“We trust Gen. Allen as a general, but if he’s not given the tools to finish his job, we cannot blame him for that,” the Iraqi governor said. “He needs a lot of tools, and one of those tools is the political work inside Iraq to make sure the Sunnis are brought onto the right side of the fight against ISIS.”

Broad concern

It’s a concern shared by other Iraqi leaders — particularly those operating beyond the fold of the nation’s Shiite-dominated federal government.

Masoud Barzani, the president of Iraq’s semi-autonomous Kurdistan Regional Government (KRG), told reporters in Washington last week that Baghdad has also been slow to share equipment with Kurdish peshmerga forces.

Administration officials insist allowing Baghdad to control the weapons flow is necessary to keep the nation’s varied sectarian and religious factions united. “Our policy with regard to arms transfers, again, is designed to reinforce that policy,” a State Department spokesman said Wednesday.

Other U.S. officials have said the administration is clinging to the policy in hopes that Iraq’s parliament will soon pass into law an Obama administration-backed initiative to create a new Iraqi National Guard force. Officials close to Gen. Allen have said such a force will help legitimize Sunni tribal and regional militias and ease Baghdad’s ability to accelerate the flow of U.S. weaponry to them.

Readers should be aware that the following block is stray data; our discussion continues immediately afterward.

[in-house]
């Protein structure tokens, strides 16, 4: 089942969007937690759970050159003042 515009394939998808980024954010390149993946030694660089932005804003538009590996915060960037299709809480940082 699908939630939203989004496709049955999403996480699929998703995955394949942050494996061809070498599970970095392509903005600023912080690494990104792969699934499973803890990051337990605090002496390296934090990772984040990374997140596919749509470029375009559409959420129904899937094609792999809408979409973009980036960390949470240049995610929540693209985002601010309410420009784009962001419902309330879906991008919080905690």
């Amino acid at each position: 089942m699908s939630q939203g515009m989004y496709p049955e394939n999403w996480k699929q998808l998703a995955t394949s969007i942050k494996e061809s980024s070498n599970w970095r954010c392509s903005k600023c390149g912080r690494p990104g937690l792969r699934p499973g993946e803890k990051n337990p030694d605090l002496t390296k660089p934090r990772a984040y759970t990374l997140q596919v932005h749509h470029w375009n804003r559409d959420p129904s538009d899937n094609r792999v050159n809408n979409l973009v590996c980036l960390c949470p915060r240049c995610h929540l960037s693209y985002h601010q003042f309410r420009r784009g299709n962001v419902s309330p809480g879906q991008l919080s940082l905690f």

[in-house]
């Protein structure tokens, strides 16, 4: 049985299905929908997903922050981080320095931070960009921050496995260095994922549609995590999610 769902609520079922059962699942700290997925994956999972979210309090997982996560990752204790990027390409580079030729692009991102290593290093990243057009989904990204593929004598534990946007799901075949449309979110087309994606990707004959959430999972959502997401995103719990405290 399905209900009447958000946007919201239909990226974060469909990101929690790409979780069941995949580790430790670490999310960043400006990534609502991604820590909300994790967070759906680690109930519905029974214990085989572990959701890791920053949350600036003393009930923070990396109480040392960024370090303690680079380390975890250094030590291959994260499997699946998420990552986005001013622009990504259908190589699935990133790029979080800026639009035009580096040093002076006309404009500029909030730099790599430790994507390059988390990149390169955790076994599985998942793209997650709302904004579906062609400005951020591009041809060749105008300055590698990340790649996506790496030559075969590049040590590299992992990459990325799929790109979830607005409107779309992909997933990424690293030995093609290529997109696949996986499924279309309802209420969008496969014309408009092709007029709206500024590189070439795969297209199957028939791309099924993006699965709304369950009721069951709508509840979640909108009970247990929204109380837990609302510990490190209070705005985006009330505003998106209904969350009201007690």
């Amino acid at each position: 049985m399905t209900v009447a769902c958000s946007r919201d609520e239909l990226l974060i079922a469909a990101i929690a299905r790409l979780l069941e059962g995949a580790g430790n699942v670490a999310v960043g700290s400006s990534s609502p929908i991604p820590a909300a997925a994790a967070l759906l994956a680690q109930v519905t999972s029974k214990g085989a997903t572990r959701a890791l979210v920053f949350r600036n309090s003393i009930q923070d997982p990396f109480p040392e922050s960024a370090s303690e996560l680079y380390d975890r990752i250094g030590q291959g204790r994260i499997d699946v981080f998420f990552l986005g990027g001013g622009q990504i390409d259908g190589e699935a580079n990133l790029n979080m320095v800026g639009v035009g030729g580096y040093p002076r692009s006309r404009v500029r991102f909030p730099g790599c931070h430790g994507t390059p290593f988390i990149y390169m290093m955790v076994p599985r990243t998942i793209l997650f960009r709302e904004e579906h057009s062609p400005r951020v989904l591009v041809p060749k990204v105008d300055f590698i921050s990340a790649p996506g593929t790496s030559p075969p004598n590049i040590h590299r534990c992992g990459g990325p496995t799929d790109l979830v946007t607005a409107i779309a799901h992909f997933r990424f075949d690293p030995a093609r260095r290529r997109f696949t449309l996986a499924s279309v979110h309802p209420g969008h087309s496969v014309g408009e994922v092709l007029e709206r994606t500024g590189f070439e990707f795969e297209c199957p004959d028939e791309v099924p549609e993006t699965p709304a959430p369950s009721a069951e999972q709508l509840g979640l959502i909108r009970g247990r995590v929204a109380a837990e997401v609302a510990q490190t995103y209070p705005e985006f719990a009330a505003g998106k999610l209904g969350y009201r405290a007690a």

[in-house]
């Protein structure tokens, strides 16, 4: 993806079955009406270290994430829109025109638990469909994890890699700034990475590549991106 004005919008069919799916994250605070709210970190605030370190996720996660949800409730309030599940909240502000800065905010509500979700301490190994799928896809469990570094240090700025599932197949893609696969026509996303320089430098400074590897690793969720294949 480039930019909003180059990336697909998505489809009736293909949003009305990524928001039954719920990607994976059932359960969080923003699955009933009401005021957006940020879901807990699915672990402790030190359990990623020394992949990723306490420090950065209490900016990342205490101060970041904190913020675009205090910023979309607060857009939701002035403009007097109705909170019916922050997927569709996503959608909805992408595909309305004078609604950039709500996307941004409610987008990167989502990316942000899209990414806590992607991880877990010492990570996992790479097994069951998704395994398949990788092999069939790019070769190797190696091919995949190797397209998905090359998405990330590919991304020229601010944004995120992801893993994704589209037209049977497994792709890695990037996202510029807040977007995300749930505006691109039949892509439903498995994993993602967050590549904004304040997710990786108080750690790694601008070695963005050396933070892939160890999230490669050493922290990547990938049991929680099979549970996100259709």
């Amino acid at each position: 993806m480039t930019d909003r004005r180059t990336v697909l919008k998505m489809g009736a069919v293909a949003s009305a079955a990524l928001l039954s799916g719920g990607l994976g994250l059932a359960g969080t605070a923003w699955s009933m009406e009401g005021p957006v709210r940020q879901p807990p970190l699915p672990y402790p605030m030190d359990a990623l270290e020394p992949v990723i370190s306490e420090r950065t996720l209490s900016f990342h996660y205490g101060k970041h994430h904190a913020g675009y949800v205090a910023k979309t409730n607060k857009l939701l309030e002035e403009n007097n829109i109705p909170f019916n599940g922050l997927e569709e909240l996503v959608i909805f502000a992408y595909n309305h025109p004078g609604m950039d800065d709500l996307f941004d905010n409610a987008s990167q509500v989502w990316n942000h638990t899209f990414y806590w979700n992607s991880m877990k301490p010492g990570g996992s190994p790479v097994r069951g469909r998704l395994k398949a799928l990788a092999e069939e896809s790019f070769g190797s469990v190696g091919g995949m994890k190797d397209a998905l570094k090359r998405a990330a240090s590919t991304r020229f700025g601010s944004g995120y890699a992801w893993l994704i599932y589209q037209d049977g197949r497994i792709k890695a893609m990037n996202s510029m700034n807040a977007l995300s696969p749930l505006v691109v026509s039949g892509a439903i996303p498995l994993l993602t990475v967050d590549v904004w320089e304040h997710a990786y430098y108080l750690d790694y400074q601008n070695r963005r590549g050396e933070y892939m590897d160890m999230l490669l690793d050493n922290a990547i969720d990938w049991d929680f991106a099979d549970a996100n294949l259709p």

But the law has been stalled for months.

Mr. al-Nujaifi suggested the administration’s unwillingness to change course may be driven by a desire to appease Iran. Parallel to the war against the Islamic State, administration officials are pushing for a nuclear deal with Iran, and are seen to be offering concessions that keep the deal on track. Tehran has close ties to many of the biggest Shiite militia leaders.

“Sometimes we hear that the Obama administration thinks about the nuclear profile more than the fight against ISIS in Mosul,” Mr. al-Nujaifi said.

Prime Minister Haider al-Abadi’s government in Baghdad has tried to channel Iraq’s existing military toward a campaign to retake Mosul, said Mr. al-Nujaifi, while Sunni fighting units languish in Iraq’s second-largest city.

Mosul is far off from Baghdad,” he said, asserting that the al-Abadi government is content to focus on fighting the Islamic State in Iraq’s Diyala and Al-Anbar provinces, which straddle the capital city from the east and west. In doing so, he said, the government is funneling U.S. and European weapons to Shiite militias — including those from the Iran-aligned Badr Organization and Hezbollah.

“What’s happening to the weapons?” Mr. al-Nujaifi said. “That’s our question. It’s not clear. They get sent to Baghdad, and then the Shiite militias are taking them.”

He added that there is great wariness among the Sunni volunteer forces that Iran-aligned militias will soon move north. If that happens, the risks are high that the Sunni Arab volunteers might clash with the Shiites rather than fight alongside them in the battle for Mosul.

It all starts, Mr. al-Nujaifi said, with the weapons distribution policy. Invoking a famous plea Winston Churchill once made to Washington, he said the solution could be simple: “Give us the tools, and we will finish the job.”